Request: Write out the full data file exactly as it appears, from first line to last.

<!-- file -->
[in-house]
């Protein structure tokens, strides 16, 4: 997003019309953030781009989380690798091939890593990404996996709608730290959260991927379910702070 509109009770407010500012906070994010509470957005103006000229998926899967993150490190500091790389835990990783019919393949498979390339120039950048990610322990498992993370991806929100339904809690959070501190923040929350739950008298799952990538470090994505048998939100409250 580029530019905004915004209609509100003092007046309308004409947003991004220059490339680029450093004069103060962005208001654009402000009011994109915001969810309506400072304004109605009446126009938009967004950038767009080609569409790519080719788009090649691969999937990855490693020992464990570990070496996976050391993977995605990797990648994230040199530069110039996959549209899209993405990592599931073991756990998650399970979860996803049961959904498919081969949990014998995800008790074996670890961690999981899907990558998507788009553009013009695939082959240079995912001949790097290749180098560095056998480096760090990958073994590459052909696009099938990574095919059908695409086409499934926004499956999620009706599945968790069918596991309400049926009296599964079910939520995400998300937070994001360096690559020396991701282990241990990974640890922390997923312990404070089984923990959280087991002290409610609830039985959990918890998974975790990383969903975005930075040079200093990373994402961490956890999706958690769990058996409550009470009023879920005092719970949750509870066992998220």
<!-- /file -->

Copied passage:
[in-house]
């Protein structure tokens, strides 16, 4: 997003019309953030781009989380690798091939890593990404996996709608730290959260991927379910702070 509109009770407010500012906070994010509470957005103006000229998926899967993150490190500091790389835990990783019919393949498979390339120039950048990610322990498992993370991806929100339904809690959070501190923040929350739950008298799952990538470090994505048998939100409250 580029530019905004915004209609509100003092007046309308004409947003991004220059490339680029450093004069103060962005208001654009402000009011994109915001969810309506400072304004109605009446126009938009967004950038767009080609569409790519080719788009090649691969999937990855490693020992464990570990070496996976050391993977995605990797990648994230040199530069110039996959549209899209993405990592599931073991756990998650399970979860996803049961959904498919081969949990014998995800008790074996670890961690999981899907990558998507788009553009013009695939082959240079995912001949790097290749180098560095056998480096760090990958073994590459052909696009099938990574095919059908695409086409499934926004499956999620009706599945968790069918596991309400049926009296599964079910939520995400998300937070994001360096690559020396991701282990241990990974640890922390997923312990404070089984923990959280087991002290409610609830039985959990918890998974975790990383969903975005930075040079200093990373994402961490956890999706958690769990058996409550009470009023879920005092719970949750509870066992998220």